Trips

A hiker overlooking New Hampshire's northern Presidential Range.

Step Onto Rock. Repeat 50,000 Times: A Presidential Range ‘Death March’

By Michael Lanza I shine my headlamp on my watch as we start up the Daniel Webster Trail: 3:35 a.m. My head has that squeezed, hungover feeling from not enough sleep; the four hours we grabbed on the floor of Mark’s van after driving up here last night fell a few hours shy of rejuvenating. But we don’t have the …

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Half Dome, Liberty Cap, and Nevada Fall in Yosemite National Park.

The Magic of Hiking to Yosemite’s Waterfalls

By Michael Lanza

My seven-year-old daughter, Alex, is engaged in some heavy intellectual lifting. I can tell by the way she stares quietly, her brow knitted in thought, at Upper Yosemite Falls. We’ve hiked for 90 minutes up a thousand vertical feet of hot, dusty trail above Yosemite Valley to stand below this curtain of water that plunges a sheer 1,430 feet off a cliff, ripping through the air with a sound like fighter jets buzzing us.

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Hikers on Blahnukur peak, near Landmannalaugar in Iceland's Central Highlands.

Earth, Wind, and Fire: A Journey to the Planet’s Beginnings in Iceland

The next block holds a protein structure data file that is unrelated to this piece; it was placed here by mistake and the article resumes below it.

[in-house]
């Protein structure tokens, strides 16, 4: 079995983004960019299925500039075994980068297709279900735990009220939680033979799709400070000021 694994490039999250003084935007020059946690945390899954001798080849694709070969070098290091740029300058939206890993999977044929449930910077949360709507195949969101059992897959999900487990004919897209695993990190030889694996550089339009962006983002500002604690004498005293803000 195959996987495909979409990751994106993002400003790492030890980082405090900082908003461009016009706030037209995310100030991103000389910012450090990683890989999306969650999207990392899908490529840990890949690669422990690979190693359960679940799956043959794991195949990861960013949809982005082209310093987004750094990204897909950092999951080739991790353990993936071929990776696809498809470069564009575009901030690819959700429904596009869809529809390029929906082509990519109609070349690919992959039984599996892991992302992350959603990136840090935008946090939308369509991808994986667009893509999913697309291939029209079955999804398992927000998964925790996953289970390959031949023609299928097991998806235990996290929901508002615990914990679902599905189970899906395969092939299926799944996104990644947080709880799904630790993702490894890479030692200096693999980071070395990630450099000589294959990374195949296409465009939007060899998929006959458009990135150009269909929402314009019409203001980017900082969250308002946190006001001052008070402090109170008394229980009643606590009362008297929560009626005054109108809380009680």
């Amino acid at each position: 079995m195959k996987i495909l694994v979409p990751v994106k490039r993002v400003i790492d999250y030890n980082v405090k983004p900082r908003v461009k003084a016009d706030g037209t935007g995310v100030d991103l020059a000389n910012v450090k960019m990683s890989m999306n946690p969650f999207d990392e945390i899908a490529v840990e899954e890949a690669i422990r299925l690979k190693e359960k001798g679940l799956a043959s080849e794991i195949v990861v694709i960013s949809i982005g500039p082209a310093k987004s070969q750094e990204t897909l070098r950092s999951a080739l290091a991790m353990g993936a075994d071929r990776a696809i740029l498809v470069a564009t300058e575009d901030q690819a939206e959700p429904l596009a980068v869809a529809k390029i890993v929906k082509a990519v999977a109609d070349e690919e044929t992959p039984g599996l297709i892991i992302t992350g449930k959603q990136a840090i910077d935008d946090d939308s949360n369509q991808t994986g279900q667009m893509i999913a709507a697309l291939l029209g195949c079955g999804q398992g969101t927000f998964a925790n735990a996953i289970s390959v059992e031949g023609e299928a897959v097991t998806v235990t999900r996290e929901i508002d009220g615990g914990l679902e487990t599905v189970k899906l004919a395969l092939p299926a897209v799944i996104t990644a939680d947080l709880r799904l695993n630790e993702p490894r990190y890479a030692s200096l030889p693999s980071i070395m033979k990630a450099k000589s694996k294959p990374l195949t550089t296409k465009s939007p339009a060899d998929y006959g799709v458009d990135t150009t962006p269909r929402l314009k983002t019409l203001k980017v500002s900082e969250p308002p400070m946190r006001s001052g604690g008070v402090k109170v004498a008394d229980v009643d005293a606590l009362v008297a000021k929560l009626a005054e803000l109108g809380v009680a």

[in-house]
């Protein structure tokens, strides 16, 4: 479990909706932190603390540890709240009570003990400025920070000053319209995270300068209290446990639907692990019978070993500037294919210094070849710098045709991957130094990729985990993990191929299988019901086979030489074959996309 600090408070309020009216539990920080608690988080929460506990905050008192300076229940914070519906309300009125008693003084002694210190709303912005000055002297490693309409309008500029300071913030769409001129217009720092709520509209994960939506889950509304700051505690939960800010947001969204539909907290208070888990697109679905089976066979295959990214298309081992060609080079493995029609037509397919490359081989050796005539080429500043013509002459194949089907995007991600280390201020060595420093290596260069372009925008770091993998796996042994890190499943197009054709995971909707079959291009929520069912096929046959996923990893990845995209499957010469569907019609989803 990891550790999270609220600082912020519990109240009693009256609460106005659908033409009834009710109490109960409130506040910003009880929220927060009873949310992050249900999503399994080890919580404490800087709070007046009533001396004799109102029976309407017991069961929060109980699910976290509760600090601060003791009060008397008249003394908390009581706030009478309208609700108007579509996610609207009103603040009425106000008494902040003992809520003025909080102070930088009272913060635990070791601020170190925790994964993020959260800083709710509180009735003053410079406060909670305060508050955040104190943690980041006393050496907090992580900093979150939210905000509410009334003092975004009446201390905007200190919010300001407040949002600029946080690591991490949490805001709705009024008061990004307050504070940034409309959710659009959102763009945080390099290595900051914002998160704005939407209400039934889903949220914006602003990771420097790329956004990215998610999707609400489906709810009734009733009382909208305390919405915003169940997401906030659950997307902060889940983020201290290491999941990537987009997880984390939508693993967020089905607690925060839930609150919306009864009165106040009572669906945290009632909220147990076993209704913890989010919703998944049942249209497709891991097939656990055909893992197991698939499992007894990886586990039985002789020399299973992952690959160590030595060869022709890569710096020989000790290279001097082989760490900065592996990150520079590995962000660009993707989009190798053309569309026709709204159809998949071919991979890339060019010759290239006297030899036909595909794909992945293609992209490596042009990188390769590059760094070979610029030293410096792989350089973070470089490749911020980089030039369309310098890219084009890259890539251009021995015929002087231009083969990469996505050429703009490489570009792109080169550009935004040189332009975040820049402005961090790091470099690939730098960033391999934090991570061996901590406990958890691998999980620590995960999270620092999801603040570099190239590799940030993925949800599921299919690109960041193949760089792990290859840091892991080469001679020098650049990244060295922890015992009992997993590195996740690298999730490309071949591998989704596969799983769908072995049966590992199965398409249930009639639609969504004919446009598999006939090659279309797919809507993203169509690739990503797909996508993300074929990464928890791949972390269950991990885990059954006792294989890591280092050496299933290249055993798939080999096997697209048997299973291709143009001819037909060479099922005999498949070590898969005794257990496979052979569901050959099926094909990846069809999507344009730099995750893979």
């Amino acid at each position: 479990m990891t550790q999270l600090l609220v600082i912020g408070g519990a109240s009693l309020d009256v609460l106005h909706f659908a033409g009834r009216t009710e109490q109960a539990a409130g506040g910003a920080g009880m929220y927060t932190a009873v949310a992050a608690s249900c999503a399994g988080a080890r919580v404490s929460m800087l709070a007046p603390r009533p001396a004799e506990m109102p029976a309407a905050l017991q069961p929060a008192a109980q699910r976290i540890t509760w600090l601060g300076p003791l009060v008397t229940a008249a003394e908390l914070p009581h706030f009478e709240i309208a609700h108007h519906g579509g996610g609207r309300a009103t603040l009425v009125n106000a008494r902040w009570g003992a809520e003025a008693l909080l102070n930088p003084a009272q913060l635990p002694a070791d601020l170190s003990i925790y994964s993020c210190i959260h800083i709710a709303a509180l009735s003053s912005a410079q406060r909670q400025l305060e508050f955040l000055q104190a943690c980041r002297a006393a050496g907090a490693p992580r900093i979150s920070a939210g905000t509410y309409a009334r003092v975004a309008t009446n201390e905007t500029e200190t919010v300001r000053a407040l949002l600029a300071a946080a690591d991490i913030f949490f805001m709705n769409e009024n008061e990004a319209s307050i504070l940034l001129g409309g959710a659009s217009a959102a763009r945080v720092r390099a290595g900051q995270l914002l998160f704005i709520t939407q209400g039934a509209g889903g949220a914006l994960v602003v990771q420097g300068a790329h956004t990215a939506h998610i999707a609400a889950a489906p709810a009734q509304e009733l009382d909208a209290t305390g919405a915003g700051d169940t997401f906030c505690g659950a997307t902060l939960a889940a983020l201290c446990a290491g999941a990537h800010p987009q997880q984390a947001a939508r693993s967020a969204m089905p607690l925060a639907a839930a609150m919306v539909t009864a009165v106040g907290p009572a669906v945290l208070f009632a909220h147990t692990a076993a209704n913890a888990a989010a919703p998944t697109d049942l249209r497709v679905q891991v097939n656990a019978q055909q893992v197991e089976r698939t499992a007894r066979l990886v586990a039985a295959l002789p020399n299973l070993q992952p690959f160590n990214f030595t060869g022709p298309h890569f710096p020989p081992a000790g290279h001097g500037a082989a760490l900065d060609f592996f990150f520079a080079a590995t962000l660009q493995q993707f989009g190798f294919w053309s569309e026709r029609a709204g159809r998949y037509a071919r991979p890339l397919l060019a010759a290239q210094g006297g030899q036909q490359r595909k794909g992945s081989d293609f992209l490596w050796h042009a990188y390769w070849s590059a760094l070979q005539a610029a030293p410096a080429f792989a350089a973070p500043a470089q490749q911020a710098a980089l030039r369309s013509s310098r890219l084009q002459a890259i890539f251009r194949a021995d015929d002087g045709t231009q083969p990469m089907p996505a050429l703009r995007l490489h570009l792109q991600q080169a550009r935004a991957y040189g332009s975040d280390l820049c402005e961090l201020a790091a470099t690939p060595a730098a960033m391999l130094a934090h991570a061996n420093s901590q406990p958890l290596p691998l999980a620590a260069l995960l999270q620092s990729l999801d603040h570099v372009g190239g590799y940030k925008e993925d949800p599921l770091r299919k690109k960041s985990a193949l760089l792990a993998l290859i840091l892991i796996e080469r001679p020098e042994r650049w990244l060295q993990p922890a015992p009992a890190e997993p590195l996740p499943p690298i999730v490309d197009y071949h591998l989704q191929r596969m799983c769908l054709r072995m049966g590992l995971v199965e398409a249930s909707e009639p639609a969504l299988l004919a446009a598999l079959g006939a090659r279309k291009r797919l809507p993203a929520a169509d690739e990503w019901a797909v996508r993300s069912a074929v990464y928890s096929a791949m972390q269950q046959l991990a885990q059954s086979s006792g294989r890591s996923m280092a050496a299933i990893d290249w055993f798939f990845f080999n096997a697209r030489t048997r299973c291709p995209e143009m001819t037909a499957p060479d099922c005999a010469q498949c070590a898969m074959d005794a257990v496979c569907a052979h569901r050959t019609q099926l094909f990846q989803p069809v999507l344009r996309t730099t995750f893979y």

By Michael Lanza

The land is on fire.

Actually, the land appears to be smoldering, stoked by some persistent furnace just beneath the surface. Which is essentially true.

Steam from hot springs and other geothermal features issues from scores of points from here to the horizon. Mud pots bubble and burp, and the color of volcanic activity is everywhere—paint-can spills of ochre, pink, gold, plum, brown, rust, and honey against a backdrop of purple pumice and electric-lime moss. An old, hardened lava flow pours down one mountainside in a jumbled train wreck of razor-sharp black rhyolite. Barren peaks extend ridges like the arms of starfish. Chattering streams carry the runoff from July snowfields smeared across the highlands. Scudding clouds stampede overhead, constantly rearranging the dappled sunlight splashing over the landscape.

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